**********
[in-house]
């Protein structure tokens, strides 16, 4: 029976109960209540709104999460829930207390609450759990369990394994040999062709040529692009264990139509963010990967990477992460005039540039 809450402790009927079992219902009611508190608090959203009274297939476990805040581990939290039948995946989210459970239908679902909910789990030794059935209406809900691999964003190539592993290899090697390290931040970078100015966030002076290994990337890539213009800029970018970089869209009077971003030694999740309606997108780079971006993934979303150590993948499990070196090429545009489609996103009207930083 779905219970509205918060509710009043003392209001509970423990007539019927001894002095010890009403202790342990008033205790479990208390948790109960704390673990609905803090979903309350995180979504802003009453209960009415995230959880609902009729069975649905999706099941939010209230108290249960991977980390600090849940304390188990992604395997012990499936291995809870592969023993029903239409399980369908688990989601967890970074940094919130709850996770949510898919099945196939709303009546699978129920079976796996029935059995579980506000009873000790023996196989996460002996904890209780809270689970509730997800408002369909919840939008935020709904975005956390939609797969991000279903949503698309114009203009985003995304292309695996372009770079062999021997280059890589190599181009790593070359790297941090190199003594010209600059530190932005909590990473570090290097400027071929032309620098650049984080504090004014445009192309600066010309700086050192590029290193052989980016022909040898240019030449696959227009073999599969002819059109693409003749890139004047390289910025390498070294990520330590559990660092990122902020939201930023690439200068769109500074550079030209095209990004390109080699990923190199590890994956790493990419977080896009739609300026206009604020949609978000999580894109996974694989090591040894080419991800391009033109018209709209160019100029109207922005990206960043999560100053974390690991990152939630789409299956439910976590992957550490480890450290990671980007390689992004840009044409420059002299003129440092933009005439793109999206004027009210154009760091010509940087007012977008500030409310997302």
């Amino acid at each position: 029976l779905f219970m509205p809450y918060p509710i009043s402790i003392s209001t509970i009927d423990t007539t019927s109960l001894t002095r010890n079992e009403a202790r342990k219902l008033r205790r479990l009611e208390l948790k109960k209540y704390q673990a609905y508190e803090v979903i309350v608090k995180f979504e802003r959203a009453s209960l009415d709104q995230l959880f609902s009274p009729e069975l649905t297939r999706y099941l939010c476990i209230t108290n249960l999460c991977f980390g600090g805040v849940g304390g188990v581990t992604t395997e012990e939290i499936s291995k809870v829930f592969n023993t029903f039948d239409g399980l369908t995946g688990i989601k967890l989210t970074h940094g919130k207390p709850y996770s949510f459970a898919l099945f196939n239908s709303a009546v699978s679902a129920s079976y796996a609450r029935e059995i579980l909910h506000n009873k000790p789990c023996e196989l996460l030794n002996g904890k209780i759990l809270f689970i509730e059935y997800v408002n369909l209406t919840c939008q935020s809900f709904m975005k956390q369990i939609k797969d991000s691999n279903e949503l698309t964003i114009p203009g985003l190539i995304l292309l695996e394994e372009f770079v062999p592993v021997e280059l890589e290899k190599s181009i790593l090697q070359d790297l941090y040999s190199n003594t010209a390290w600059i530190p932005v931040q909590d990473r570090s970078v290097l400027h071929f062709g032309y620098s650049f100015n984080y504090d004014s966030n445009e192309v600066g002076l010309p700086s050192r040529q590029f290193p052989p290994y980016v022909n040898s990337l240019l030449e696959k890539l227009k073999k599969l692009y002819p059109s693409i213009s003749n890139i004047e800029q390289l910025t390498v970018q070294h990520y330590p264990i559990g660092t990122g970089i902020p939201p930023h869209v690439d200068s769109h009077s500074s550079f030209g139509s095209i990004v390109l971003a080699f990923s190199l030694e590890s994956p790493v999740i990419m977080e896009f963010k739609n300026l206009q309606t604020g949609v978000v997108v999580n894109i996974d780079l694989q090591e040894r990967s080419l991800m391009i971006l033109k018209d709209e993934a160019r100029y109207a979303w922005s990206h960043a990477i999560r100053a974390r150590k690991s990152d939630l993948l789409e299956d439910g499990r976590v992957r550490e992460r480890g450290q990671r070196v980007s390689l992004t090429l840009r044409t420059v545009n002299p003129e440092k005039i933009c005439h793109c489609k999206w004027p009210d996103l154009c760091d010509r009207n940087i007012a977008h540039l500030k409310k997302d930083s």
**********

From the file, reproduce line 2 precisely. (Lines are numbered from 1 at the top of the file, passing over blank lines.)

């Protein structure tokens, strides 16, 4: 029976109960209540709104999460829930207390609450759990369990394994040999062709040529692009264990139509963010990967990477992460005039540039 809450402790009927079992219902009611508190608090959203009274297939476990805040581990939290039948995946989210459970239908679902909910789990030794059935209406809900691999964003190539592993290899090697390290931040970078100015966030002076290994990337890539213009800029970018970089869209009077971003030694999740309606997108780079971006993934979303150590993948499990070196090429545009489609996103009207930083 779905219970509205918060509710009043003392209001509970423990007539019927001894002095010890009403202790342990008033205790479990208390948790109960704390673990609905803090979903309350995180979504802003009453209960009415995230959880609902009729069975649905999706099941939010209230108290249960991977980390600090849940304390188990992604395997012990499936291995809870592969023993029903239409399980369908688990989601967890970074940094919130709850996770949510898919099945196939709303009546699978129920079976796996029935059995579980506000009873000790023996196989996460002996904890209780809270689970509730997800408002369909919840939008935020709904975005956390939609797969991000279903949503698309114009203009985003995304292309695996372009770079062999021997280059890589190599181009790593070359790297941090190199003594010209600059530190932005909590990473570090290097400027071929032309620098650049984080504090004014445009192309600066010309700086050192590029290193052989980016022909040898240019030449696959227009073999599969002819059109693409003749890139004047390289910025390498070294990520330590559990660092990122902020939201930023690439200068769109500074550079030209095209990004390109080699990923190199590890994956790493990419977080896009739609300026206009604020949609978000999580894109996974694989090591040894080419991800391009033109018209709209160019100029109207922005990206960043999560100053974390690991990152939630789409299956439910976590992957550490480890450290990671980007390689992004840009044409420059002299003129440092933009005439793109999206004027009210154009760091010509940087007012977008500030409310997302």